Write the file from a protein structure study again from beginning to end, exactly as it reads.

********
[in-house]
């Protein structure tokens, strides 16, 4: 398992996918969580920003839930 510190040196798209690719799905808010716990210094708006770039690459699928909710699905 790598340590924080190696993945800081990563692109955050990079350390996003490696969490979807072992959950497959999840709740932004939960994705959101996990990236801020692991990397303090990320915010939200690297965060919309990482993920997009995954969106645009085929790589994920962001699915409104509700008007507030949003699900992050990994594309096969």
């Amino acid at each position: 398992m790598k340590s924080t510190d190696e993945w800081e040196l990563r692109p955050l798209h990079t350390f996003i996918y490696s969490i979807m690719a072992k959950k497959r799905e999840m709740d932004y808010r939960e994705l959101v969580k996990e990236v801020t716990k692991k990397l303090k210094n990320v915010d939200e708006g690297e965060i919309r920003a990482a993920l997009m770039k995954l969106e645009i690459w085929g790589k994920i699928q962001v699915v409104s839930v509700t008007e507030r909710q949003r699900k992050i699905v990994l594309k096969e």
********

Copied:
[in-house]
């Protein structure tokens, strides 16, 4: 398992996918969580920003839930 510190040196798209690719799905808010716990210094708006770039690459699928909710699905 790598340590924080190696993945800081990563692109955050990079350390996003490696969490979807072992959950497959999840709740932004939960994705959101996990990236801020692991990397303090990320915010939200690297965060919309990482993920997009995954969106645009085929790589994920962001699915409104509700008007507030949003699900992050990994594309096969």
């Amino acid at each position: 398992m790598k340590s924080t510190d190696e993945w800081e040196l990563r692109p955050l798209h990079t350390f996003i996918y490696s969490i979807m690719a072992k959950k497959r799905e999840m709740d932004y808010r939960e994705l959101v969580k996990e990236v801020t716990k692991k990397l303090k210094n990320v915010d939200e708006g690297e965060i919309r920003a990482a993920l997009m770039k995954l969106e645009i690459w085929g790589k994920i699928q962001v699915v409104s839930v509700t008007e507030r909710q949003r699900k992050i699905v990994l594309k096969e």